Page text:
Louisiana’s state fruit thrives despite countless challenges faced by the farmers who grow, cultivate and cherish this important crop
AT A GLANCE
Birdbill spike grass, scarlet oak, little floating heart
Southeastern blue sucker, Hodges’ clubtail, gopher tortoise
Five years after the 2016 Tangipahoa River flood, William Fletcher’s tractor has stalled in the middle of his five-and-a-half-acre strawberry farm in Ponchatoula. The flood washed away several inches of topsoil, exposing stumps, and now Fletcher steps back to consider the problem.
“If I don’t find what I need in the barn, I’ll find something that works,” he says. Moments later, he stands beside the ridger blade, cautious as he uses his weight to tighten a new bolt. “Like I tell my kids, everything out here is hard, heavy and sharp, and it will not apologize when it hurts you.”
Fletcher moves with the calm of someone on his second week of vacation rather than a farmer facing the zero hour. In a few days, a truck loaded with strawberry plants will arrive from California, an annual delivery to local farmers. He will buy 90,000 Festival plants — the most consistent, in his experience, and the ones that produce berries that taste, many say, like they’ve been dipped in sugar. After the delivery, two migrant laborers who have worked for him for the past decade will return to the farm.
Twenty-two miles west of Fletcher Farm, Rhonda Landry-Poché recalls the six feet of water that flooded her farm in102016. Landry-Poché lost her home and all of her equipment. The stress caused her mother to have a stroke. While recovering, her mother gazed onto the property where strawberries had grown for 90 years. “Where’s my berries?” she asked. Landry-Poché said, “Momma, I’ll do everything in my power to continue this.”
In 2017, for the first time since 1916, no strawberries grew on the farm, but Landry-Poché kept her promise the following year. Now, the farm covers more than six acres planted with San Andreas and Camino Real strawberries. As at Fletcher Farm, all of the berries here are hand-planted, hand-picked, and hand-packed in the field where Landry-Poché’s granddaughter Daisy now plays with her dolls.
The idyllic moment seems out of another time. Contrast it with a handful of the worries that lurk in a strawberry farmer’s psyche. Hurricane season precedes planting, and one danger, says Landry-Poché, is that a storm will collect salt from the Gulf and release it onto the fields, killing the plants. Heat and rain — two steady topics of Louisiana conversation — are also factors. In intense heat, the berries will melt, and there’s always a risk of losing the bulk of the crop in a season of heavy rain. In a mild winter, plants will bloom early, creating concerns of a late freeze like the one in February 2021, when plants at both farms were loaded.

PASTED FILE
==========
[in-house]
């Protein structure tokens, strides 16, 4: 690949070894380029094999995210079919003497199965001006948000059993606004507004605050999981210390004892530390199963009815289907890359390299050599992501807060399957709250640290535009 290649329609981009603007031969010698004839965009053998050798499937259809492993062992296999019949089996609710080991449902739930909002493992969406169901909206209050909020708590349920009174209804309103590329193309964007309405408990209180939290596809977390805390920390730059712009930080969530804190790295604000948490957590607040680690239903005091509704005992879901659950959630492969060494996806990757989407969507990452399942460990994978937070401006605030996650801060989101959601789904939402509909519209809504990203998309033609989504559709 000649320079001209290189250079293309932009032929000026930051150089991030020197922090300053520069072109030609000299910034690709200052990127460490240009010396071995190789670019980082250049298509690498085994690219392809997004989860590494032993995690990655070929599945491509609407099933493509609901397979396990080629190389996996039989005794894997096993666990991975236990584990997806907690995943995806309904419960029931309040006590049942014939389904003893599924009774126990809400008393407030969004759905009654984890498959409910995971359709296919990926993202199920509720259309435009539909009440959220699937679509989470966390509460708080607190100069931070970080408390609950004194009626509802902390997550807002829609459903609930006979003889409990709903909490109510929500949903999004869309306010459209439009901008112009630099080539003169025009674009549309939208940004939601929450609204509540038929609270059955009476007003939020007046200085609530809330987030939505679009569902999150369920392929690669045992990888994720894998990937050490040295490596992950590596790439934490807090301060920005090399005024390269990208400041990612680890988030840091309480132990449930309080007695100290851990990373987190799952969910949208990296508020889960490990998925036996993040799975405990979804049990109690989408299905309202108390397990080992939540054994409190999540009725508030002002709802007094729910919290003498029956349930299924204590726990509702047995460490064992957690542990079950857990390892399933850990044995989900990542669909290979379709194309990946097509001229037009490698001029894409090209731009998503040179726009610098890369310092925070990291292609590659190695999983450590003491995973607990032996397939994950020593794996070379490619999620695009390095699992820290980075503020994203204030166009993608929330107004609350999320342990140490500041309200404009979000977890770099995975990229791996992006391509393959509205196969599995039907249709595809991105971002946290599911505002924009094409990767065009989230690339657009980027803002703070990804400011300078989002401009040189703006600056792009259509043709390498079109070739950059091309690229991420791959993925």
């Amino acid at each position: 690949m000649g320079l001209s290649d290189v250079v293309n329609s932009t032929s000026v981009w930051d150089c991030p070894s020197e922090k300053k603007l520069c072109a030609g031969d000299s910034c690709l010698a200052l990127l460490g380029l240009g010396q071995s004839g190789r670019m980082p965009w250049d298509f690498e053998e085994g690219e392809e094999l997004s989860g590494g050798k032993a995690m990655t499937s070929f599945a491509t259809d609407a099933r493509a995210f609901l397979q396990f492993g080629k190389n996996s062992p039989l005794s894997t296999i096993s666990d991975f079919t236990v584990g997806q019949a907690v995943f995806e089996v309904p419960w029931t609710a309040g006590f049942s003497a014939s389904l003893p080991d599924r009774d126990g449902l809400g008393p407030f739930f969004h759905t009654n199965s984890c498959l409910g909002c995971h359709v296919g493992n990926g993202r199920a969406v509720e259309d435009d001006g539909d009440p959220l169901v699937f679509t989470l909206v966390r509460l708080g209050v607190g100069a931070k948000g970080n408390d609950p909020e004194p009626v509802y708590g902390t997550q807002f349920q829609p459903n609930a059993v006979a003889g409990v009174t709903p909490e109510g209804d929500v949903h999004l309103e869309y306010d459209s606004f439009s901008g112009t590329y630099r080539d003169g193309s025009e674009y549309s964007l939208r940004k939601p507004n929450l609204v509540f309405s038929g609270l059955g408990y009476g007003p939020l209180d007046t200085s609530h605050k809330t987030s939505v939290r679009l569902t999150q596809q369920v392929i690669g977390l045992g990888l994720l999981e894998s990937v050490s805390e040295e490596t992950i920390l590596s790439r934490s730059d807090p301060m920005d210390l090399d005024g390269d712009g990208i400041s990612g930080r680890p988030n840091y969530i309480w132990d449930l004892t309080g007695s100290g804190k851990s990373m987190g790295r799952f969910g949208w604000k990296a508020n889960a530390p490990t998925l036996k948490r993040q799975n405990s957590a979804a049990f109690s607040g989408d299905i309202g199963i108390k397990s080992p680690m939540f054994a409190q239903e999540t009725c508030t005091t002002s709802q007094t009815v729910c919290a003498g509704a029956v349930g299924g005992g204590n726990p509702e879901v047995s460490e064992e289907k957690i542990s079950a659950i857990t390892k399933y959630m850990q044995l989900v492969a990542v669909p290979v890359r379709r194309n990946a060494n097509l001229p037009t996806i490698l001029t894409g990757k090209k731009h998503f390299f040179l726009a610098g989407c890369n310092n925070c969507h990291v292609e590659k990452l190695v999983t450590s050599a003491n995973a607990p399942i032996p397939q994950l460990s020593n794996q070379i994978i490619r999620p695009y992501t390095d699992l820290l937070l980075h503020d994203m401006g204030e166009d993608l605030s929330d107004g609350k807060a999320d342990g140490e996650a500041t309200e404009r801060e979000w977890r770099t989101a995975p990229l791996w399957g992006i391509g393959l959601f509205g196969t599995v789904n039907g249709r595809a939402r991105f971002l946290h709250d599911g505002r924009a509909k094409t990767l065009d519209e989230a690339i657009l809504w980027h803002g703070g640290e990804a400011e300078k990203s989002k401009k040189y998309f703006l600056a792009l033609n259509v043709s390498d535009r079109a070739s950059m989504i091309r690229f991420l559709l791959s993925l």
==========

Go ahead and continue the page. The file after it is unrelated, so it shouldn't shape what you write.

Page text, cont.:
“This is weather-related from front to back. Ultimately, it’s out of our control,” says Fletcher, whose great-grandfather farmed the adjacent land in the 1930s and ‘40s. Fletcher’s grandfather was drafted late in World War II and served with the occupying force in Japan before returning home to work on the farm. Like his great-grandfather, grandfather and father, Fletcher grew up on the property, observing farm work and absorbing the history of his homeplace. His father warned him of the difficult life outside his bedroom window, but Fletcher smiles as he says, “All I remembered was the good stuff.”
On his shed, a two-foot line in red paint documents the 2016 flood waterline. “I didn’t want to mark the entire length because I didn’t want to be reminded of the flood every time I looked at it, but this is history,” he says. Everything on his farm, in fact, signals a memory or a glimpse into future crops. There are, for instance, the magnetic signs on the doors of his truck that identify him as Strawberry King of the annual Ponchatoula Strawberry Festival. After his reign in 2003, Fletcher kept the signs on a refrigerator in his barn. A flood — he can’t remember which — washed away the refrigerator. He searched for the signs and eventually found them in the woods, several hundred yards from the barn. Then he carried them home and got back to work.
Did you know?
Facts and Figures
• Commercial growing of strawberries in Louisiana began in 1876 and peaked in 1931, reports the LSU Ag Center. By the mid-1920s, Louisiana farmers planted more than 14,000 acres of strawberries.
• Rather than a fruit, strawberries are part of the genus Fragraria, making them a close relative to the rose. A single serving of about eight medium-sized strawberries contains more vitamin C than an orange.
• Several possibilities exist for the name strawberry. Early pickers placed them on grass straws and sold them as straws of berries. Straw was placed around the berries to protect them. Because the berries grow strewn around the plants, the name may be a mutation of strewn berry.